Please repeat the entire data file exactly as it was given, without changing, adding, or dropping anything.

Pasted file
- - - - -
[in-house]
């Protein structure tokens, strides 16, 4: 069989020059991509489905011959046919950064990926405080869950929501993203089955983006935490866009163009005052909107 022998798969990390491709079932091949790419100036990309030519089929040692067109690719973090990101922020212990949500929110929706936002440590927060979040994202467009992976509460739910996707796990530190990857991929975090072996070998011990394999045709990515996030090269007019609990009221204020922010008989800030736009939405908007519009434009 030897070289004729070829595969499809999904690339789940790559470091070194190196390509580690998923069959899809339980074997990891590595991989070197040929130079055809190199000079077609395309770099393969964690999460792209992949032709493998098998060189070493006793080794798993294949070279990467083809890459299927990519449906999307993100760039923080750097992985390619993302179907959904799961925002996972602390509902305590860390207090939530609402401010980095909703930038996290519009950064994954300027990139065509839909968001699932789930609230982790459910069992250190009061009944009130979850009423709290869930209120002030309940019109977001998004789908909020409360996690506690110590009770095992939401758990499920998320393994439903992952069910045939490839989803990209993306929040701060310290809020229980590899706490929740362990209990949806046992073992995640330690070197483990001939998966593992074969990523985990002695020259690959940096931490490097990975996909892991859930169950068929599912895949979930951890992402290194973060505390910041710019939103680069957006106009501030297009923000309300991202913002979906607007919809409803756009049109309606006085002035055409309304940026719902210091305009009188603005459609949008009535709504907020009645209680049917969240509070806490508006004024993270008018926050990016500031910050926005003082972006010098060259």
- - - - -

[in-house]
């Protein structure tokens, strides 16, 4: 069989020059991509489905011959046919950064990926405080869950929501993203089955983006935490866009163009005052909107 022998798969990390491709079932091949790419100036990309030519089929040692067109690719973090990101922020212990949500929110929706936002440590927060979040994202467009992976509460739910996707796990530190990857991929975090072996070998011990394999045709990515996030090269007019609990009221204020922010008989800030736009939405908007519009434009 030897070289004729070829595969499809999904690339789940790559470091070194190196390509580690998923069959899809339980074997990891590595991989070197040929130079055809190199000079077609395309770099393969964690999460792209992949032709493998098998060189070493006793080794798993294949070279990467083809890459299927990519449906999307993100760039923080750097992985390619993302179907959904799961925002996972602390509902305590860390207090939530609402401010980095909703930038996290519009950064994954300027990139065509839909968001699932789930609230982790459910069992250190009061009944009130979850009423709290869930209120002030309940019109977001998004789908909020409360996690506690110590009770095992939401758990499920998320393994439903992952069910045939490839989803990209993306929040701060310290809020229980590899706490929740362990209990949806046992073992995640330690070197483990001939998966593992074969990523985990002695020259690959940096931490490097990975996909892991859930169950068929599912895949979930951890992402290194973060505390910041710019939103680069957006106009501030297009923000309300991202913002979906607007919809409803756009049109309606006085002035055409309304940026719902210091305009009188603005459609949008009535709504907020009645209680049917969240509070806490508006004024993270008018926050990016500031910050926005003082972006010098060259």